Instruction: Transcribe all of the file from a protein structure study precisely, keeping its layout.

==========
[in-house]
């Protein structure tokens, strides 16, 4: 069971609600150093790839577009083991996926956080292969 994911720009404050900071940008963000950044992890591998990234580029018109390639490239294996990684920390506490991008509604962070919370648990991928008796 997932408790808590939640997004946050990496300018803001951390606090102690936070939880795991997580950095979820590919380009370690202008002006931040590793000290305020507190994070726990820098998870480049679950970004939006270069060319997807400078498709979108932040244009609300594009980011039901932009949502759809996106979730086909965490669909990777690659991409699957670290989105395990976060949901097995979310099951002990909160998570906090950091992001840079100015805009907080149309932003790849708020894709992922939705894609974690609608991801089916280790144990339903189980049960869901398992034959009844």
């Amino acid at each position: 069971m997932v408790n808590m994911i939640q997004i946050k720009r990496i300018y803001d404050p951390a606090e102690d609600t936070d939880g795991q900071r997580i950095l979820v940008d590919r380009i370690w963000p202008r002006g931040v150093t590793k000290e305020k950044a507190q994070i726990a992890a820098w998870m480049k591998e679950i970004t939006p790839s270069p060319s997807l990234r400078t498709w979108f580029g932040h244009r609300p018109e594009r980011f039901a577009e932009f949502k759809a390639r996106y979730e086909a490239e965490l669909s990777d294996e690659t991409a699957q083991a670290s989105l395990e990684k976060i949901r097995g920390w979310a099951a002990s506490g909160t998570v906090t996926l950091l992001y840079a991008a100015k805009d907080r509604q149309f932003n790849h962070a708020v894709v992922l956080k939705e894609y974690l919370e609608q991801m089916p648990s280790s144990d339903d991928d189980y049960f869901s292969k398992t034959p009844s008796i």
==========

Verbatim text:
[in-house]
């Protein structure tokens, strides 16, 4: 069971609600150093790839577009083991996926956080292969 994911720009404050900071940008963000950044992890591998990234580029018109390639490239294996990684920390506490991008509604962070919370648990991928008796 997932408790808590939640997004946050990496300018803001951390606090102690936070939880795991997580950095979820590919380009370690202008002006931040590793000290305020507190994070726990820098998870480049679950970004939006270069060319997807400078498709979108932040244009609300594009980011039901932009949502759809996106979730086909965490669909990777690659991409699957670290989105395990976060949901097995979310099951002990909160998570906090950091992001840079100015805009907080149309932003790849708020894709992922939705894609974690609608991801089916280790144990339903189980049960869901398992034959009844």
């Amino acid at each position: 069971m997932v408790n808590m994911i939640q997004i946050k720009r990496i300018y803001d404050p951390a606090e102690d609600t936070d939880g795991q900071r997580i950095l979820v940008d590919r380009i370690w963000p202008r002006g931040v150093t590793k000290e305020k950044a507190q994070i726990a992890a820098w998870m480049k591998e679950i970004t939006p790839s270069p060319s997807l990234r400078t498709w979108f580029g932040h244009r609300p018109e594009r980011f039901a577009e932009f949502k759809a390639r996106y979730e086909a490239e965490l669909s990777d294996e690659t991409a699957q083991a670290s989105l395990e990684k976060i949901r097995g920390w979310a099951a002990s506490g909160t998570v906090t996926l950091l992001y840079a991008a100015k805009d907080r509604q149309f932003n790849h962070a708020v894709v992922l956080k939705e894609y974690l919370e609608q991801m089916p648990s280790s144990d339903d991928d189980y049960f869901s292969k398992t034959p009844s008796i």